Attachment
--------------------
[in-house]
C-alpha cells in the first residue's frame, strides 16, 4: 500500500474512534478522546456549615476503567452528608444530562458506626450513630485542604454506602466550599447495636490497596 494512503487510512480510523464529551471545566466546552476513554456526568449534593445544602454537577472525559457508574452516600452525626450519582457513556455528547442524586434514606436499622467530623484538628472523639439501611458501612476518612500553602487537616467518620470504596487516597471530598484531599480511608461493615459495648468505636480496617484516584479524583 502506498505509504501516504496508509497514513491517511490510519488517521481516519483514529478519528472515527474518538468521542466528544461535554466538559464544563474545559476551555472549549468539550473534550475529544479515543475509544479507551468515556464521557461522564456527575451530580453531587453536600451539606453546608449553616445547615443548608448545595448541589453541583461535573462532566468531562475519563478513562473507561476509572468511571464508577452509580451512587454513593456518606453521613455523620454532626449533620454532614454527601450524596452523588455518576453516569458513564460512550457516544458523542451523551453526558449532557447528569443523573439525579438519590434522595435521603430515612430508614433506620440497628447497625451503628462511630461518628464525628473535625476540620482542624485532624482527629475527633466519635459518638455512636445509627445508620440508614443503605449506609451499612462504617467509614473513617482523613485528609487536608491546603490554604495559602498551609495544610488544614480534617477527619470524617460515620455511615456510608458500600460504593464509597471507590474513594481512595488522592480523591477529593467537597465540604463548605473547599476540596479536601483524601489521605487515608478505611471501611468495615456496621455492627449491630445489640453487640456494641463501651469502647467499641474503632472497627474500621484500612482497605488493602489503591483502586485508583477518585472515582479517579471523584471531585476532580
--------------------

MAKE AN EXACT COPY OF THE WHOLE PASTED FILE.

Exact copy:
[in-house]
C-alpha cells in the first residue's frame, strides 16, 4: 500500500474512534478522546456549615476503567452528608444530562458506626450513630485542604454506602466550599447495636490497596 494512503487510512480510523464529551471545566466546552476513554456526568449534593445544602454537577472525559457508574452516600452525626450519582457513556455528547442524586434514606436499622467530623484538628472523639439501611458501612476518612500553602487537616467518620470504596487516597471530598484531599480511608461493615459495648468505636480496617484516584479524583 502506498505509504501516504496508509497514513491517511490510519488517521481516519483514529478519528472515527474518538468521542466528544461535554466538559464544563474545559476551555472549549468539550473534550475529544479515543475509544479507551468515556464521557461522564456527575451530580453531587453536600451539606453546608449553616445547615443548608448545595448541589453541583461535573462532566468531562475519563478513562473507561476509572468511571464508577452509580451512587454513593456518606453521613455523620454532626449533620454532614454527601450524596452523588455518576453516569458513564460512550457516544458523542451523551453526558449532557447528569443523573439525579438519590434522595435521603430515612430508614433506620440497628447497625451503628462511630461518628464525628473535625476540620482542624485532624482527629475527633466519635459518638455512636445509627445508620440508614443503605449506609451499612462504617467509614473513617482523613485528609487536608491546603490554604495559602498551609495544610488544614480534617477527619470524617460515620455511615456510608458500600460504593464509597471507590474513594481512595488522592480523591477529593467537597465540604463548605473547599476540596479536601483524601489521605487515608478505611471501611468495615456496621455492627449491630445489640453487640456494641463501651469502647467499641474503632472497627474500621484500612482497605488493602489503591483502586485508583477518585472515582479517579471523584471531585476532580